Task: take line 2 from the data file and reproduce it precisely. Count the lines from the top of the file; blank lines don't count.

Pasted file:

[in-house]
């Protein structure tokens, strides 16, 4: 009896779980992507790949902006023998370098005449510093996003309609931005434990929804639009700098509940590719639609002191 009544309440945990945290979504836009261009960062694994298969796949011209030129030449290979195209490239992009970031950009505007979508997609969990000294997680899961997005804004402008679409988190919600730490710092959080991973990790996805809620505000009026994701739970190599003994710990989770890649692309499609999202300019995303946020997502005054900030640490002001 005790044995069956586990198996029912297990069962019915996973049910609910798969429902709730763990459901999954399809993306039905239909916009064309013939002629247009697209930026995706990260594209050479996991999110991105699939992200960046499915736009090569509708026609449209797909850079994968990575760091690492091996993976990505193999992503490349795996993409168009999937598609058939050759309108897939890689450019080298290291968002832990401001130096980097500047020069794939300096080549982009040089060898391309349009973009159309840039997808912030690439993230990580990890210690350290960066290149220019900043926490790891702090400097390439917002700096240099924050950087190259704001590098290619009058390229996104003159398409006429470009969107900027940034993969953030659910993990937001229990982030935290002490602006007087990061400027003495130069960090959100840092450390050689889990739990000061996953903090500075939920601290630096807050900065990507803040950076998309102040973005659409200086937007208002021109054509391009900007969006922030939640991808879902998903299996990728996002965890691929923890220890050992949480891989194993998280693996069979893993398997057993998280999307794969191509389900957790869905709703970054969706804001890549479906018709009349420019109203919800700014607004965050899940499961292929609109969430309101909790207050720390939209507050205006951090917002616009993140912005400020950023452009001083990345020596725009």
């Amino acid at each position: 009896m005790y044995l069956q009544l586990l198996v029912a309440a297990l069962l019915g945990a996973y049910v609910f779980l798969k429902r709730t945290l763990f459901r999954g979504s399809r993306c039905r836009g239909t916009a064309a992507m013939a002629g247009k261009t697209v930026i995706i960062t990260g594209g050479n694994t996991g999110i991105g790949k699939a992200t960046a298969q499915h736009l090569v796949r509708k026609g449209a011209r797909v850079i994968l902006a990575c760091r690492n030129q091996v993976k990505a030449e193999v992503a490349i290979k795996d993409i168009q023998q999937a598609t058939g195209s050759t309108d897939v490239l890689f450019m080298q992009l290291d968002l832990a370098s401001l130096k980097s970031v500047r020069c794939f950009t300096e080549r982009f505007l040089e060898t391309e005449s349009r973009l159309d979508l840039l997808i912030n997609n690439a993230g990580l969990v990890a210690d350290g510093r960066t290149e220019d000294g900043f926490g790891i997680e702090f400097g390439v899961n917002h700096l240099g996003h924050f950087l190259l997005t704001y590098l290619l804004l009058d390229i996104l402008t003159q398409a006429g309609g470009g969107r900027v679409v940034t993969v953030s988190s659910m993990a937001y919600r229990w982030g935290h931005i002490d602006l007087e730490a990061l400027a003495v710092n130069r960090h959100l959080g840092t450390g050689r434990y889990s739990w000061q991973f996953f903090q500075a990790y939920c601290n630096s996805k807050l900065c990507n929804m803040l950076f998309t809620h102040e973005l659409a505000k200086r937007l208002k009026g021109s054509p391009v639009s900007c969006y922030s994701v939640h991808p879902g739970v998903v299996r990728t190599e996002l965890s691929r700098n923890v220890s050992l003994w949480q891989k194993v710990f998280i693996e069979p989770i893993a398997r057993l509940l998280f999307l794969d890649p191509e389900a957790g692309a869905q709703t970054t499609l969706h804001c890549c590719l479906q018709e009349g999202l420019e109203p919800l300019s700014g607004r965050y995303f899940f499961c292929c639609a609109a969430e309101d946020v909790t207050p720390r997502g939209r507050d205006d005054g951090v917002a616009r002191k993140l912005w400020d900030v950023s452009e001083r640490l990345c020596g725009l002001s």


């Protein structure tokens, strides 16, 4: 009896779980992507790949902006023998370098005449510093996003309609931005434990929804639009700098509940590719639609002191 009544309440945990945290979504836009261009960062694994298969796949011209030129030449290979195209490239992009970031950009505007979508997609969990000294997680899961997005804004402008679409988190919600730490710092959080991973990790996805809620505000009026994701739970190599003994710990989770890649692309499609999202300019995303946020997502005054900030640490002001 005790044995069956586990198996029912297990069962019915996973049910609910798969429902709730763990459901999954399809993306039905239909916009064309013939002629247009697209930026995706990260594209050479996991999110991105699939992200960046499915736009090569509708026609449209797909850079994968990575760091690492091996993976990505193999992503490349795996993409168009999937598609058939050759309108897939890689450019080298290291968002832990401001130096980097500047020069794939300096080549982009040089060898391309349009973009159309840039997808912030690439993230990580990890210690350290960066290149220019900043926490790891702090400097390439917002700096240099924050950087190259704001590098290619009058390229996104003159398409006429470009969107900027940034993969953030659910993990937001229990982030935290002490602006007087990061400027003495130069960090959100840092450390050689889990739990000061996953903090500075939920601290630096807050900065990507803040950076998309102040973005659409200086937007208002021109054509391009900007969006922030939640991808879902998903299996990728996002965890691929923890220890050992949480891989194993998280693996069979893993398997057993998280999307794969191509389900957790869905709703970054969706804001890549479906018709009349420019109203919800700014607004965050899940499961292929609109969430309101909790207050720390939209507050205006951090917002616009993140912005400020950023452009001083990345020596725009």